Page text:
Browsing named entities in C. Edwards Lester, Life and public services of Charles Sumner: Born Jan. 6, 1811. Died March 11, 1874.. You can also browse the collection for Lowell (Massachusetts, United States) or search for Lowell (Massachusetts, United States) in all documents.

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iness. And now, sir, by practical services here in Washington, rendered at the call of his country, he has earned, it seems to me, this small appropriation—not as a charity to his desolate widow, but as a compensation for labor done. I hope the amendment will be agreed to. Xxv. On his return to Boston, after the memorable session of 1851-2, the warmest welcome was extended to him from every quarter. In addressing the State Convention of the Free-Soil Party of Massachusetts, held at Lowell, on the 16th of September, 1852, he delivered one of his most striking speeches, some portions of which we reproduce. It was on the eve of the national election. Mr. President and fellow-citizens of Massachusetts:—I should be dull indeed were I insensible to this generous, overflowing, heart-speaking welcome. After an absence of many months, I have now come home, to breathe anew the invigorating Northern air, to tread again the free soil of our native Massachusetts, and to enjoy the sym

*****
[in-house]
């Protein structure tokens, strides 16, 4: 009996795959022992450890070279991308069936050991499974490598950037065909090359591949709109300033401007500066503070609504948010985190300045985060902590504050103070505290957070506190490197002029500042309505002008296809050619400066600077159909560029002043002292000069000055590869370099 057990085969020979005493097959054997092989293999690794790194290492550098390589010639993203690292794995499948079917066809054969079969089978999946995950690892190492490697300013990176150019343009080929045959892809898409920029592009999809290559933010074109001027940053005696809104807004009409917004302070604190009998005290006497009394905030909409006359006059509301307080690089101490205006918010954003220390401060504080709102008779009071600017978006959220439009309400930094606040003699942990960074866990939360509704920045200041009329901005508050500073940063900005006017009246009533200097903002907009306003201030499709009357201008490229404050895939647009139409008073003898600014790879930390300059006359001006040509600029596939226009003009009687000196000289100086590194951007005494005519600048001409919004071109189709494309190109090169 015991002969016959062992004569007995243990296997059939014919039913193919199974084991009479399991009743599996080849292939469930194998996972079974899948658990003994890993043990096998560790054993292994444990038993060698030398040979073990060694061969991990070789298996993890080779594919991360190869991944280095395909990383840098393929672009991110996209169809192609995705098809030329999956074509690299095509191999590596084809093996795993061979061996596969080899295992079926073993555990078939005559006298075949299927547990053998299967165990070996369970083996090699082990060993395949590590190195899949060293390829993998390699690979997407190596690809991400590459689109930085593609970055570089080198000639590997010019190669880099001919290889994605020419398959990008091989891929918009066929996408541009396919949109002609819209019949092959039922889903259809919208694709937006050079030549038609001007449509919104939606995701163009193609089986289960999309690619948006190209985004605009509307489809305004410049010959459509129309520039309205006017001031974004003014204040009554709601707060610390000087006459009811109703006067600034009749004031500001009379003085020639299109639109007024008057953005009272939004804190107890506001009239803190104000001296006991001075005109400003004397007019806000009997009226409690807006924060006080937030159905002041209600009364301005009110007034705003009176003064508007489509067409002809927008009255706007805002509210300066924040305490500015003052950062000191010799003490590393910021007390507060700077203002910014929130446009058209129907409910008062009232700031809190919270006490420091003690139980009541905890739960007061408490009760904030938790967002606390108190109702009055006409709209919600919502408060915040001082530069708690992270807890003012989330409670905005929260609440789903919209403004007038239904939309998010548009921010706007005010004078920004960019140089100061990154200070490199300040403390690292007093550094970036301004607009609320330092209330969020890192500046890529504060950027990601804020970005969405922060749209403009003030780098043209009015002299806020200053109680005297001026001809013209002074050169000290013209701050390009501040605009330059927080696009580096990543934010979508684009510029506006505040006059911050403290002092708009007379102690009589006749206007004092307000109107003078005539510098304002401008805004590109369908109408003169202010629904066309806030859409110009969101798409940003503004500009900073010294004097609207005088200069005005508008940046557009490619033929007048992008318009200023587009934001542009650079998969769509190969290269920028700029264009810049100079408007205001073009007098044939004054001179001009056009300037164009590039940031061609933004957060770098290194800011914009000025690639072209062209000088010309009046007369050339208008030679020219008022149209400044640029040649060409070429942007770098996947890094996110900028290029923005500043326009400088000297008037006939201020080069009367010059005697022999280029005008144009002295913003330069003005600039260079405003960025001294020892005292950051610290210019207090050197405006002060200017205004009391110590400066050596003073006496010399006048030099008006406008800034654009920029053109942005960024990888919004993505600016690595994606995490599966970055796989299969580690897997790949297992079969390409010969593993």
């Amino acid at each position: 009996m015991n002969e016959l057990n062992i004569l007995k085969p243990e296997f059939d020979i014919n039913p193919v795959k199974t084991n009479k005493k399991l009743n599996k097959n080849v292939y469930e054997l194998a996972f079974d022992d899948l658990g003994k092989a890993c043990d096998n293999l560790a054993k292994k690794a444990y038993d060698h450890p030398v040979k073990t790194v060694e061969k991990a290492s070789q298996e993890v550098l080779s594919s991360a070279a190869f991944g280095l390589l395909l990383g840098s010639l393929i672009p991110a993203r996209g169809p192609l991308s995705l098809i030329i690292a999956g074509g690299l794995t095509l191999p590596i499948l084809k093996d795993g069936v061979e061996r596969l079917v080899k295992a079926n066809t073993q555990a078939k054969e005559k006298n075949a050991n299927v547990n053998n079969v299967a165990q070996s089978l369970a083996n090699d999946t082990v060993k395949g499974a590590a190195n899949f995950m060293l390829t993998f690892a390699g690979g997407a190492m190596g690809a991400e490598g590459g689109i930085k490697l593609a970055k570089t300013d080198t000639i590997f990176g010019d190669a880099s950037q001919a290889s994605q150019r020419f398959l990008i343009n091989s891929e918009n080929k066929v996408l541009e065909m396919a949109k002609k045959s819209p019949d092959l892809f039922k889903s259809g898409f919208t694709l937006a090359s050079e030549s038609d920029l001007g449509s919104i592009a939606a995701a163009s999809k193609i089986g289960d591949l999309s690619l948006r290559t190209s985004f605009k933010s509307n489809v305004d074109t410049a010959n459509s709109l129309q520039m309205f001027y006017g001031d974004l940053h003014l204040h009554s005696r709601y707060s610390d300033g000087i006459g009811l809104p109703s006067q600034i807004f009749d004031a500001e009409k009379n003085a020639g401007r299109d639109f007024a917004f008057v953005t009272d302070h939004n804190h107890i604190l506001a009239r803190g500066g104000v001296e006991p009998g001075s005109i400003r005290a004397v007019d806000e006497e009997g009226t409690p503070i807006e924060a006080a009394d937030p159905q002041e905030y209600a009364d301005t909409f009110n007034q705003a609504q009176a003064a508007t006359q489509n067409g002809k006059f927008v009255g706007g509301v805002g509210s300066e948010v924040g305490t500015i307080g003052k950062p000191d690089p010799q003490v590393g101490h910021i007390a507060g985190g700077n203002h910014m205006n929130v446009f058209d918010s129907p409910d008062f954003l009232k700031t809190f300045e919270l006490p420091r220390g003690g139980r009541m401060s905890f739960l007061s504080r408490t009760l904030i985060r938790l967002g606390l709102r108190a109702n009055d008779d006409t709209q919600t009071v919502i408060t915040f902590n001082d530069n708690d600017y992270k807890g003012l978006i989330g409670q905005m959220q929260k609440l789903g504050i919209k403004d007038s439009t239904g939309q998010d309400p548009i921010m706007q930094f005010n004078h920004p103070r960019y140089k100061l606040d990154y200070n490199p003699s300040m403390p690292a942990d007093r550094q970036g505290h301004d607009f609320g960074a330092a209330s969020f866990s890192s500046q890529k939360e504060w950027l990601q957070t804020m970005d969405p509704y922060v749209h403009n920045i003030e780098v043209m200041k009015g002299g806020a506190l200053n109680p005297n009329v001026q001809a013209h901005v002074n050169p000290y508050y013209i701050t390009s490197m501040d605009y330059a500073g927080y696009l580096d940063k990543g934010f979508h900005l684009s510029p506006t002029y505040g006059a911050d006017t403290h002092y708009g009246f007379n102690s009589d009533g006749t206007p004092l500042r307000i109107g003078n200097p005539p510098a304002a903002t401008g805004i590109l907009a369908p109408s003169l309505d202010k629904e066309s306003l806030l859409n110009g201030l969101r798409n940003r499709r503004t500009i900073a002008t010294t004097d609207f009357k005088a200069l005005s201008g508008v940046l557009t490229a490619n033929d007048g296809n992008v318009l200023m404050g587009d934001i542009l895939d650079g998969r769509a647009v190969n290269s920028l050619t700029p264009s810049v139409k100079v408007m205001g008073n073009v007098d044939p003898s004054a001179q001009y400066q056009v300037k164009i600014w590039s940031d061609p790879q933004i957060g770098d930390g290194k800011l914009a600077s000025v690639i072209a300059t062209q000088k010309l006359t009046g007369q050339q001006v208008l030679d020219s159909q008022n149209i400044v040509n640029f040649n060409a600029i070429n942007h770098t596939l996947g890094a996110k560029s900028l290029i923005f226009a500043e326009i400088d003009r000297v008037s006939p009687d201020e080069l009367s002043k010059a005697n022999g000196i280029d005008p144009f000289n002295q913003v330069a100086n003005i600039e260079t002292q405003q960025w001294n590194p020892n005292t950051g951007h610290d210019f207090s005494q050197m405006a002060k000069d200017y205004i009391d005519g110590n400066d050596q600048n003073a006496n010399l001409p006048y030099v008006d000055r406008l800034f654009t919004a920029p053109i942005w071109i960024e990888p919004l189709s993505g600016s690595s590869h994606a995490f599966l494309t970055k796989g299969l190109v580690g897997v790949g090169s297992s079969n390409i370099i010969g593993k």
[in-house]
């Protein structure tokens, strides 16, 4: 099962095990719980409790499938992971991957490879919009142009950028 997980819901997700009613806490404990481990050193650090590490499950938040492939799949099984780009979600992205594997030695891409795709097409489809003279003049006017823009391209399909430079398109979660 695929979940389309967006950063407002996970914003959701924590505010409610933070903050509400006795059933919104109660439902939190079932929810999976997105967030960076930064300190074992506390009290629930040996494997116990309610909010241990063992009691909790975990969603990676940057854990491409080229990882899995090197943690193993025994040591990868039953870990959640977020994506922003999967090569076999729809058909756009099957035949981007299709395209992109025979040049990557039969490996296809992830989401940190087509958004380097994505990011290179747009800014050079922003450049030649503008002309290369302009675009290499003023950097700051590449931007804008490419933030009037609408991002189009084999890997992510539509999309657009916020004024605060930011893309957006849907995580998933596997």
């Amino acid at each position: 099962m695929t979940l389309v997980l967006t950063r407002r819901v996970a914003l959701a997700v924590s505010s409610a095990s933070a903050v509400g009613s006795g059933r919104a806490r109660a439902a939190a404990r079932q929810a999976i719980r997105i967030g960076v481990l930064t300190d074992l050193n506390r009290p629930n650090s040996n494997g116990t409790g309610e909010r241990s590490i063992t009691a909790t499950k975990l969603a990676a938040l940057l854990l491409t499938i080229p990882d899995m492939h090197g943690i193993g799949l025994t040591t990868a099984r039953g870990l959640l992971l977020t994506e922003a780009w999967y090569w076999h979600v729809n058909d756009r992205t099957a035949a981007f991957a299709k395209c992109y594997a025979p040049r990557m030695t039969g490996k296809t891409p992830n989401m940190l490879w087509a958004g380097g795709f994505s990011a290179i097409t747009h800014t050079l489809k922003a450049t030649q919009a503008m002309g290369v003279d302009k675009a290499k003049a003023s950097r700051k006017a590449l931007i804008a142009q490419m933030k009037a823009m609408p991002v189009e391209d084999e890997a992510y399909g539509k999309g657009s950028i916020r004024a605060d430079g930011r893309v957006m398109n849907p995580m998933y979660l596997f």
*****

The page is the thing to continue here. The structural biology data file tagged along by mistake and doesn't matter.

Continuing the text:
Xxv. On his return to Boston, after the memorable session of 1851-2, the warmest welcome was extended to him from every quarter. In addressing the State Convention of the Free-Soil Party of Massachusetts, held at Lowell, on the 16th of September, 1852, he delivered one of his most striking speeches, some portions of which we reproduce. It was on the eve of the national election. Mr. President and fellow-citizens of Massachusetts:—I should be dull indeed were I insensible to this generous, overflowing, heart-speaking welcome. After an absence of many months, I have now come home, to breathe anew the invigorating Northern air, to tread again the free soil of our native Massachusetts, and to enjoy the sympathy of friends and fellow-citizens. But, while glad in your greetings, thus bounteously lavished, I cannot accept them for myself. I do not deserve them. They belong to the cause which we all have at heart, and which binds us together. Against Freedom both the old parti